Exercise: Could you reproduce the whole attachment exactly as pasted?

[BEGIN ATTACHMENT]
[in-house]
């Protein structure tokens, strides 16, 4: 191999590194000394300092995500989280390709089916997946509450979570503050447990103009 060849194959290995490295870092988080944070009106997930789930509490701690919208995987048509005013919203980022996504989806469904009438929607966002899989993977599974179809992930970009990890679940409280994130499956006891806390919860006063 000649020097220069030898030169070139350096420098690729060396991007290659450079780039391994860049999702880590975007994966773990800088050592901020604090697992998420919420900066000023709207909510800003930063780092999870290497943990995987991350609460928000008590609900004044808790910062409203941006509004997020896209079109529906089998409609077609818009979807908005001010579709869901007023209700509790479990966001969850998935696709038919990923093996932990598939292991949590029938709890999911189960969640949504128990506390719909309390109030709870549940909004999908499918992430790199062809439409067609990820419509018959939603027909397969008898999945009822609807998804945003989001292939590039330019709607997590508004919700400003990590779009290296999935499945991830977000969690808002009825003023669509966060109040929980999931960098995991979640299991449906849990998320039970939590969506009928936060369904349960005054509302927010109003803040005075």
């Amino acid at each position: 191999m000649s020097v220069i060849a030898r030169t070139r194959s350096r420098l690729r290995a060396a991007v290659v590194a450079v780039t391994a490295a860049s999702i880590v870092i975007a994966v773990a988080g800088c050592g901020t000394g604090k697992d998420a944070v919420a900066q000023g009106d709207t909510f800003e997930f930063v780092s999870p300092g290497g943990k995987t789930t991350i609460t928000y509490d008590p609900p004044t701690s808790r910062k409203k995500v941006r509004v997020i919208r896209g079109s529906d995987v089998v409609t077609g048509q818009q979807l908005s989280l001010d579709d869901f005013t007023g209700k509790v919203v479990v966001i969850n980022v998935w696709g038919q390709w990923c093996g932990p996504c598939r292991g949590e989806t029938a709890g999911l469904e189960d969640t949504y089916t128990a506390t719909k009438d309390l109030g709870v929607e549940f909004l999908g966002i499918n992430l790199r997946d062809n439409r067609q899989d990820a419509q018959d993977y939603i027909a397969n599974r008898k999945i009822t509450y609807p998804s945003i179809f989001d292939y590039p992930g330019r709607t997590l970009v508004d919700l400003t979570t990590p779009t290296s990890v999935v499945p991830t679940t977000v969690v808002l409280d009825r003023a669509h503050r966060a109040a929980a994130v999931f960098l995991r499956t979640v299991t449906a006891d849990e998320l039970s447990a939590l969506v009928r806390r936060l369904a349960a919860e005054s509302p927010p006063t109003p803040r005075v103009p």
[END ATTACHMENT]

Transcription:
[in-house]
């Protein structure tokens, strides 16, 4: 191999590194000394300092995500989280390709089916997946509450979570503050447990103009 060849194959290995490295870092988080944070009106997930789930509490701690919208995987048509005013919203980022996504989806469904009438929607966002899989993977599974179809992930970009990890679940409280994130499956006891806390919860006063 000649020097220069030898030169070139350096420098690729060396991007290659450079780039391994860049999702880590975007994966773990800088050592901020604090697992998420919420900066000023709207909510800003930063780092999870290497943990995987991350609460928000008590609900004044808790910062409203941006509004997020896209079109529906089998409609077609818009979807908005001010579709869901007023209700509790479990966001969850998935696709038919990923093996932990598939292991949590029938709890999911189960969640949504128990506390719909309390109030709870549940909004999908499918992430790199062809439409067609990820419509018959939603027909397969008898999945009822609807998804945003989001292939590039330019709607997590508004919700400003990590779009290296999935499945991830977000969690808002009825003023669509966060109040929980999931960098995991979640299991449906849990998320039970939590969506009928936060369904349960005054509302927010109003803040005075």
């Amino acid at each position: 191999m000649s020097v220069i060849a030898r030169t070139r194959s350096r420098l690729r290995a060396a991007v290659v590194a450079v780039t391994a490295a860049s999702i880590v870092i975007a994966v773990a988080g800088c050592g901020t000394g604090k697992d998420a944070v919420a900066q000023g009106d709207t909510f800003e997930f930063v780092s999870p300092g290497g943990k995987t789930t991350i609460t928000y509490d008590p609900p004044t701690s808790r910062k409203k995500v941006r509004v997020i919208r896209g079109s529906d995987v089998v409609t077609g048509q818009q979807l908005s989280l001010d579709d869901f005013t007023g209700k509790v919203v479990v966001i969850n980022v998935w696709g038919q390709w990923c093996g932990p996504c598939r292991g949590e989806t029938a709890g999911l469904e189960d969640t949504y089916t128990a506390t719909k009438d309390l109030g709870v929607e549940f909004l999908g966002i499918n992430l790199r997946d062809n439409r067609q899989d990820a419509q018959d993977y939603i027909a397969n599974r008898k999945i009822t509450y609807p998804s945003i179809f989001d292939y590039p992930g330019r709607t997590l970009v508004d919700l400003t979570t990590p779009t290296s990890v999935v499945p991830t679940t977000v969690v808002l409280d009825r003023a669509h503050r966060a109040a929980a994130v999931f960098l995991r499956t979640v299991t449906a006891d849990e998320l039970s447990a939590l969506v009928r806390r936060l369904a349960a919860e005054s509302p927010p006063t109003p803040r005075v103009p």